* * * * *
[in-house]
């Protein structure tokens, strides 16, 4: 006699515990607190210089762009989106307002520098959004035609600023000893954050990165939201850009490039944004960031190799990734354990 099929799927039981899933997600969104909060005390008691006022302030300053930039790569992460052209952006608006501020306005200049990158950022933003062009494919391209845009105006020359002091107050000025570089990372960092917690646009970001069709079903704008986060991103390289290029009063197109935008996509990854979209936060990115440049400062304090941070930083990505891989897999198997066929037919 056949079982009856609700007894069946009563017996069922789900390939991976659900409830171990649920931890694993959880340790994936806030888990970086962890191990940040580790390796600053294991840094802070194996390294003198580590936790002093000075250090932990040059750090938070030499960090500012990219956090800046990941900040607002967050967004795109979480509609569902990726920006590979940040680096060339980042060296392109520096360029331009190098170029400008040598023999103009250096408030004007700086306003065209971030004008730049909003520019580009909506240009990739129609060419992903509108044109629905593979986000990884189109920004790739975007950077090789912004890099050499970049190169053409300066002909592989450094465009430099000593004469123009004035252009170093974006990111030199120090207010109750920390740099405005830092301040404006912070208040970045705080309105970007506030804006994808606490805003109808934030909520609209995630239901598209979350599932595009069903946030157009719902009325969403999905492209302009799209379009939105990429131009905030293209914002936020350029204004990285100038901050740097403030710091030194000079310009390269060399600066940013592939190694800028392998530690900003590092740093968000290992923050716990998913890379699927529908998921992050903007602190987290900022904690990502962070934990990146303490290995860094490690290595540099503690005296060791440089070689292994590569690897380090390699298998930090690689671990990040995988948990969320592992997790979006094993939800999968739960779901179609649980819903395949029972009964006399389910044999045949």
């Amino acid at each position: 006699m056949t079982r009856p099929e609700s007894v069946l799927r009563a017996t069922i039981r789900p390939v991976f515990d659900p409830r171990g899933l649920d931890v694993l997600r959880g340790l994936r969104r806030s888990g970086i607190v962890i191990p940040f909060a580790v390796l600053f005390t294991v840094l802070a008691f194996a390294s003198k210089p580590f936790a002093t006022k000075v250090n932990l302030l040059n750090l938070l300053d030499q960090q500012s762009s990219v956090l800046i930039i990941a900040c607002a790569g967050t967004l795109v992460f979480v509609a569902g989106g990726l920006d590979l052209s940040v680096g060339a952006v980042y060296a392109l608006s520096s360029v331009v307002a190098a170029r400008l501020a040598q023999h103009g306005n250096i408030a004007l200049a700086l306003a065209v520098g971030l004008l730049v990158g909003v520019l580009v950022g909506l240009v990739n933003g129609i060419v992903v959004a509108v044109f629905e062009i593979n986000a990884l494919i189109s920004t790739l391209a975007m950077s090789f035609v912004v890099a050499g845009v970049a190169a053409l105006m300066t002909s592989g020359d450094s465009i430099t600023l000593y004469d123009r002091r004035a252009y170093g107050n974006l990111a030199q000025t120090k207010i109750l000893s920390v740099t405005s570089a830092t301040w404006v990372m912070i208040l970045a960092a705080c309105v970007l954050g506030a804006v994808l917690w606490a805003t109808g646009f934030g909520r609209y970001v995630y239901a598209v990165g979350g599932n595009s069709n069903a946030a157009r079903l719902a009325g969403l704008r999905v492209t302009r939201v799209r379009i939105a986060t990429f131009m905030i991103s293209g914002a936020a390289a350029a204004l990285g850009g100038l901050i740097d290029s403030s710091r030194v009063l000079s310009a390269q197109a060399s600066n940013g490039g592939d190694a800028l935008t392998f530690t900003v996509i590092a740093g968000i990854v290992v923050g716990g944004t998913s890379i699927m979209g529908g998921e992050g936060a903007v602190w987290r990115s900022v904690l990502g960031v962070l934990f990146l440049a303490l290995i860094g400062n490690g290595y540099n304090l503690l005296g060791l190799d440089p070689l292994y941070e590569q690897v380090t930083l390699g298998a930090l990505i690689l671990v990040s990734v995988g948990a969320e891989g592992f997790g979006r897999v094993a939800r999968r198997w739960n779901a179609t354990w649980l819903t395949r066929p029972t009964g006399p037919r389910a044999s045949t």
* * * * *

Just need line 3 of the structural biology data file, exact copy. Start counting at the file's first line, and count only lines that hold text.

């Amino acid at each position: 006699m056949t079982r009856p099929e609700s007894v069946l799927r009563a017996t069922i039981r789900p390939v991976f515990d659900p409830r171990g899933l649920d931890v694993l997600r959880g340790l994936r969104r806030s888990g970086i607190v962890i191990p940040f909060a580790v390796l600053f005390t294991v840094l802070a008691f194996a390294s003198k210089p580590f936790a002093t006022k000075v250090n932990l302030l040059n750090l938070l300053d030499q960090q500012s762009s990219v956090l800046i930039i990941a900040c607002a790569g967050t967004l795109v992460f979480v509609a569902g989106g990726l920006d590979l052209s940040v680096g060339a952006v980042y060296a392109l608006s520096s360029v331009v307002a190098a170029r400008l501020a040598q023999h103009g306005n250096i408030a004007l200049a700086l306003a065209v520098g971030l004008l730049v990158g909003v520019l580009v950022g909506l240009v990739n933003g129609i060419v992903v959004a509108v044109f629905e062009i593979n986000a990884l494919i189109s920004t790739l391209a975007m950077s090789f035609v912004v890099a050499g845009v970049a190169a053409l105006m300066t002909s592989g020359d450094s465009i430099t600023l000593y004469d123009r002091r004035a252009y170093g107050n974006l990111a030199q000025t120090k207010i109750l000893s920390v740099t405005s570089a830092t301040w404006v990372m912070i208040l970045a960092a705080c309105v970007l954050g506030a804006v994808l917690w606490a805003t109808g646009f934030g909520r609209y970001v995630y239901a598209v990165g979350g599932n595009s069709n069903a946030a157009r079903l719902a009325g969403l704008r999905v492209t302009r939201v799209r379009i939105a986060t990429f131009m905030i991103s293209g914002a936020a390289a350029a204004l990285g850009g100038l901050i740097d290029s403030s710091r030194v009063l000079s310009a390269q197109a060399s600066n940013g490039g592939d190694a800028l935008t392998f530690t900003v996509i590092a740093g968000i990854v290992v923050g716990g944004t998913s890379i699927m979209g529908g998921e992050g936060a903007v602190w987290r990115s900022v904690l990502g960031v962070l934990f990146l440049a303490l290995i860094g400062n490690g290595y540099n304090l503690l005296g060791l190799d440089p070689l292994y941070e590569q690897v380090t930083l390699g298998a930090l990505i690689l671990v990040s990734v995988g948990a969320e891989g592992f997790g979006r897999v094993a939800r999968r198997w739960n779901a179609t354990w649980l819903t395949r066929p029972t009964g006399p037919r389910a044999s045949t």